So what if I’m obsessed with fictional characters? (Opinion)

Forming connections with fictional characters can sometimes be the lifeline that we need


Arizona Lee

It’s perfectly okay to fall in love with fictional characters.

You can call me crazy. It wouldn’t be the first time. It probably won’t be the last. But I promise that I am not crazy.

So what if I develop small — more minuscule, really — attachments to fictional characters? That doesn’t make me crazy.

I’m sure that at one point in your life, you, too, have fallen for a fictional character from a TV show or a movie. Maybe you have continued watching a TV show solely for one specific character that you have grown to care about. Or maybe you are just in love with an actor because you have watched their films, and you just think that you’re perfect for them even though it’s super unrealistic to think you’ll spend the rest of your life with them.

It isn’t really like that for me. I don’t really get attached to characters in shows, I mean I do, but it is more the character instead of the actor or actress. Of course, I have favorite actors and singers, but I don’t really fall for them in the way that I know a lot of people do. I don’t get obsessed with actors or singers, really, I get attached to the fictional characters from books. 

It really is not that crazy, I swear. Nor is it a problem, I promise.

The first fictional character that I remember reading about and becoming attached to was Perseus “Percy” Jackson from Rick Riordan’s Percy Jackson and the Olympians series. I read the series in fifth grade and pretty much fell in love with the narrator, Percy, because he was so sassy and sarcastic as well as strong and talented, but he didn’t let it get to his head. 

I was being really badly bullied at the time that I had immersed myself into Percy’s world, and I thought Percy was so funny. Percy and his friends made me feel better because even though they were fictional, they were always there when I opened up one of the books, and I could drown out the rest of the world and join these characters on their adventures. I was bullied more as I read more and developed relationships of sorts with the fictional characters.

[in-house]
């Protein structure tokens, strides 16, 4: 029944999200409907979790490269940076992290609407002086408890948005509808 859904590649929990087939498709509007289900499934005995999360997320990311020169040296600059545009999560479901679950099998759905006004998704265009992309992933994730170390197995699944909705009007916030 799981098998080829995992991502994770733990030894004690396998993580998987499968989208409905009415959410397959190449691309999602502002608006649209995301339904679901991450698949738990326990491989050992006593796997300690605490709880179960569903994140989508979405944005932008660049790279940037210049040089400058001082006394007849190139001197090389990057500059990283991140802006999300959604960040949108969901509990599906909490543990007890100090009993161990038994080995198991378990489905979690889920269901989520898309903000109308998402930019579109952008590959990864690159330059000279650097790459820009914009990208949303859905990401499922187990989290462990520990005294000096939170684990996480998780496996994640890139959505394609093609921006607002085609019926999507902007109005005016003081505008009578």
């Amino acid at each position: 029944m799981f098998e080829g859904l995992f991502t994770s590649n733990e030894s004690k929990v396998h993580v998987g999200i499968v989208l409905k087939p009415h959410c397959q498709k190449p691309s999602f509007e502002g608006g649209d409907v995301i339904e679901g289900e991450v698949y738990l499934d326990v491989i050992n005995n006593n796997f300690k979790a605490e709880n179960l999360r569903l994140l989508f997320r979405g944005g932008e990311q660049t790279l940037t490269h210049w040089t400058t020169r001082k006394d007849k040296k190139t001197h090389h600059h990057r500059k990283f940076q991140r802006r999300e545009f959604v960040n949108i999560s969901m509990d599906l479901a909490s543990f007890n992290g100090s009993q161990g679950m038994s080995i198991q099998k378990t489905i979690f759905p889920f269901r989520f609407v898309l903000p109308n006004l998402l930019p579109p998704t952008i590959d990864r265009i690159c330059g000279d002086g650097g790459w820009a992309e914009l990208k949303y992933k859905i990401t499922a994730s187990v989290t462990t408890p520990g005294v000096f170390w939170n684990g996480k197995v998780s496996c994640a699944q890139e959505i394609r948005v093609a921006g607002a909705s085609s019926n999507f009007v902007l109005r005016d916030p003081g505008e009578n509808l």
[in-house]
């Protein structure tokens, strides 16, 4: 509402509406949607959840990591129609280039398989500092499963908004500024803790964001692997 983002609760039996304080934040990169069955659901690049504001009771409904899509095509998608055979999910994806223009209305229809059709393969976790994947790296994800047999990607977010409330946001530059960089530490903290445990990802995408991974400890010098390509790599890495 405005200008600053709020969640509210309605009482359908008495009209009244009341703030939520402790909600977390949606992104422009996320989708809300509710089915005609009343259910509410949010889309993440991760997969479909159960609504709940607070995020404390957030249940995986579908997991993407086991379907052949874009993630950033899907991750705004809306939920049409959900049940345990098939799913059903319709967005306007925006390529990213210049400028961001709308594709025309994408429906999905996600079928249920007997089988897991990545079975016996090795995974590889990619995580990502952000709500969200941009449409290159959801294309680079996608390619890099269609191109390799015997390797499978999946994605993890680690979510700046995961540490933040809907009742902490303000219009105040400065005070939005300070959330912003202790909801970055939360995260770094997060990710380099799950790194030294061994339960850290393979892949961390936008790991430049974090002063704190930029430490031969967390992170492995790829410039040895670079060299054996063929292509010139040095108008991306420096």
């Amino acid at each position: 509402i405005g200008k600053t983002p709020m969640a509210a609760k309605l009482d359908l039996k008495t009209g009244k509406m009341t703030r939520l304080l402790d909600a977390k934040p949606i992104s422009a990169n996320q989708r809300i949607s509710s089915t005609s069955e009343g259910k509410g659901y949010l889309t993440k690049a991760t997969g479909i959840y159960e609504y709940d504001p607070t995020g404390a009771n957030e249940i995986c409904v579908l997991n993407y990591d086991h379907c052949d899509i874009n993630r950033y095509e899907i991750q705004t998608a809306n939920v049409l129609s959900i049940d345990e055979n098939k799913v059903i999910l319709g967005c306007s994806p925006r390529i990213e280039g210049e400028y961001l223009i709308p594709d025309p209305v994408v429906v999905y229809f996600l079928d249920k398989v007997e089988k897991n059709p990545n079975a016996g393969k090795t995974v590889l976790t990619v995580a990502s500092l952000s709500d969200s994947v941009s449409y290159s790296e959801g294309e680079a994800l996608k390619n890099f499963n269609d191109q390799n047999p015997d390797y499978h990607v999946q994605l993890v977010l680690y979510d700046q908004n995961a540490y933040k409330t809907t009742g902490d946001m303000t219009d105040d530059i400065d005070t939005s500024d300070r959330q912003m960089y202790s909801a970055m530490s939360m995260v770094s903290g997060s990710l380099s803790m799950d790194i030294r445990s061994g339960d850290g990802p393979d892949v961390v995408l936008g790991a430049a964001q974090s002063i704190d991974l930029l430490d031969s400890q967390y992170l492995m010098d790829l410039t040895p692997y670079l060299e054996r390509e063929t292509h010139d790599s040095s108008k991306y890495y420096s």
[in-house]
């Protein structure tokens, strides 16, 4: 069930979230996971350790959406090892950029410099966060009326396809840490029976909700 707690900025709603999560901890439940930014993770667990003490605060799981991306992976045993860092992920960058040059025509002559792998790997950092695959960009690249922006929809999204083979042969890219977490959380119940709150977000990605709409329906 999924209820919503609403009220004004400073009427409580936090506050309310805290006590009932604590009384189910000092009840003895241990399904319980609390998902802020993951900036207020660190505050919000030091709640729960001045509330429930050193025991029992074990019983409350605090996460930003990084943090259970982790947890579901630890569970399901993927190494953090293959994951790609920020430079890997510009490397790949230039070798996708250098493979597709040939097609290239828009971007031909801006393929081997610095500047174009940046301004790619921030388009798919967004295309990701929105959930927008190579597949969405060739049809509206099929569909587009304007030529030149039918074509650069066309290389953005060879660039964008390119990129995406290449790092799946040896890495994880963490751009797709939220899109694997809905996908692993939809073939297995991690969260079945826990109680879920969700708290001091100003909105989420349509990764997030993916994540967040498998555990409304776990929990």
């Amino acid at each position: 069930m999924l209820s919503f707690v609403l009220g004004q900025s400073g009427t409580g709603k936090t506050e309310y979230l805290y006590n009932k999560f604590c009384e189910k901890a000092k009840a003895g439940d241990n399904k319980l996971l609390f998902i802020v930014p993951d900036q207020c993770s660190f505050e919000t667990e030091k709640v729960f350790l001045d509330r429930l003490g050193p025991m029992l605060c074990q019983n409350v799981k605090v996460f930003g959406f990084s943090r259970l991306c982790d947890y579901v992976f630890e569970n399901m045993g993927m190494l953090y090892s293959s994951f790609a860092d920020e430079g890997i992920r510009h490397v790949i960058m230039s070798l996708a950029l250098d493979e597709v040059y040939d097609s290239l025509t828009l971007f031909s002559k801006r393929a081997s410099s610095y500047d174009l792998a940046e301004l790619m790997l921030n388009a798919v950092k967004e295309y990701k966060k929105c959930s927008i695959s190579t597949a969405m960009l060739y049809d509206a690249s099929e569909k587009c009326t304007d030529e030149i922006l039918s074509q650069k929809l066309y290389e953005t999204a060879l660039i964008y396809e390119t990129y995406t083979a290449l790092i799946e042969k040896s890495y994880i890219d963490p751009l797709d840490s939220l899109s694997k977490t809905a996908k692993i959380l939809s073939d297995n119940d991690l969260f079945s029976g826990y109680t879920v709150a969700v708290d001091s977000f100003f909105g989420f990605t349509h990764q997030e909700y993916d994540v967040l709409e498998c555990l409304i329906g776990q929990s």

It probably doesn’t make much sense, so let me try to make it sound less crazy. You know how when you get close enough to a person that you can carry out conversations in your head, and you can see them and their mannerisms and when they speak in your mind? You can hear their voice say the words even if they have never used the diction or syntax you made up for them? It’s kind of like that.

I had spent so much time reading the books that I could create a mental image of the world, and I learned enough about the type of people these characters were that I could essentially carry out conversations with them in my head as a daydream. Yeah, it is a little weird, but I took this world that I enjoyed reading about immensely and created a safe space for me to go when I needed to. It was kind of like a source of strength for me. 

Percy Jackson and his friends were not the only characters I got attached to. There are more than I would like to admit because I tend to find pieces of myself in different characters from all different kinds of books, and my heart just grabs onto them and won’t let go.

The attachments towards fictional characters that I usually have are not because I am romantically interested in them — though some characters have greatly raised my standards for a partner. Most of the attachments are because they remind me of myself or someone I care about, and I can create connections with my life. 

I tend to use fictional characters to help me find motivation to keep going because if this 15-year-old can save the entire human race from demons, then surely I can push through a horrible day. Right? That’s the logic I use, anyway.

Maybe that is weird, you can judge me all you want, but the world can be an awful place, and sometimes you just need to escape to a fictional place and avoid all your problems to survive. It is a form of escapism, getting invested in the lives of fictional characters, and everyone needs a little escapism in their life. That is why people also watch TV or play video games.

I am fully aware that fictional characters are not real —  that’s what fiction means. I know that I will never be able to meet them for lunch or coffee and have actual conversations with them. However, as a reader, I get to learn about who they are by reading their stories and their thoughts, and I can choose to reread their stories over and over. I get to know about who the characters are because I am essentially inside their head and reading their thoughts and learning how they think about the world around them.

I know that fictional characters aren’t real. I don’t need to be reminded. But I also know that the fictional characters will always be there as long as I have the book. Real people leave, fictional characters don’t.